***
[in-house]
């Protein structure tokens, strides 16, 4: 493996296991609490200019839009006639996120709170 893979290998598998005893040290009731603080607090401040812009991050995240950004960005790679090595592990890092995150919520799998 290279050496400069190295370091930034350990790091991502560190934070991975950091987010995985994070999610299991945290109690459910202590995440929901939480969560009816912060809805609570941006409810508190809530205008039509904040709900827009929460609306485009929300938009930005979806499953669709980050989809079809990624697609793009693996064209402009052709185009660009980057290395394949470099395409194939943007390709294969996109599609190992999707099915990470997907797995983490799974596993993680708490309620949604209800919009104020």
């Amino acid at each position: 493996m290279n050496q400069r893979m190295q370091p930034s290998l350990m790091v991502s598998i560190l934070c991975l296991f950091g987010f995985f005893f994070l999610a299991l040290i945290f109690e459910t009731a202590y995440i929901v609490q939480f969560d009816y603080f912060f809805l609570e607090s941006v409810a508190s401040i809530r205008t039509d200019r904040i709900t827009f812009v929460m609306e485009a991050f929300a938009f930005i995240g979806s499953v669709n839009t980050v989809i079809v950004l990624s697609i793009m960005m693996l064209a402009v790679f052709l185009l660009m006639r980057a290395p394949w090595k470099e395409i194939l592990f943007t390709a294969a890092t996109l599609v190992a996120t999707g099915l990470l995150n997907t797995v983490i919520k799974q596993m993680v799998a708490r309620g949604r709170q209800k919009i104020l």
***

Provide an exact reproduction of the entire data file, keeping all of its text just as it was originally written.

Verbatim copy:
[in-house]
């Protein structure tokens, strides 16, 4: 493996296991609490200019839009006639996120709170 893979290998598998005893040290009731603080607090401040812009991050995240950004960005790679090595592990890092995150919520799998 290279050496400069190295370091930034350990790091991502560190934070991975950091987010995985994070999610299991945290109690459910202590995440929901939480969560009816912060809805609570941006409810508190809530205008039509904040709900827009929460609306485009929300938009930005979806499953669709980050989809079809990624697609793009693996064209402009052709185009660009980057290395394949470099395409194939943007390709294969996109599609190992999707099915990470997907797995983490799974596993993680708490309620949604209800919009104020």
């Amino acid at each position: 493996m290279n050496q400069r893979m190295q370091p930034s290998l350990m790091v991502s598998i560190l934070c991975l296991f950091g987010f995985f005893f994070l999610a299991l040290i945290f109690e459910t009731a202590y995440i929901v609490q939480f969560d009816y603080f912060f809805l609570e607090s941006v409810a508190s401040i809530r205008t039509d200019r904040i709900t827009f812009v929460m609306e485009a991050f929300a938009f930005i995240g979806s499953v669709n839009t980050v989809i079809v950004l990624s697609i793009m960005m693996l064209a402009v790679f052709l185009l660009m006639r980057a290395p394949w090595k470099e395409i194939l592990f943007t390709a294969a890092t996109l599609v190992a996120t999707g099915l990470l995150n997907t797995v983490i919520k799974q596993m993680v799998a708490r309620g949604r709170q209800k919009i104020l």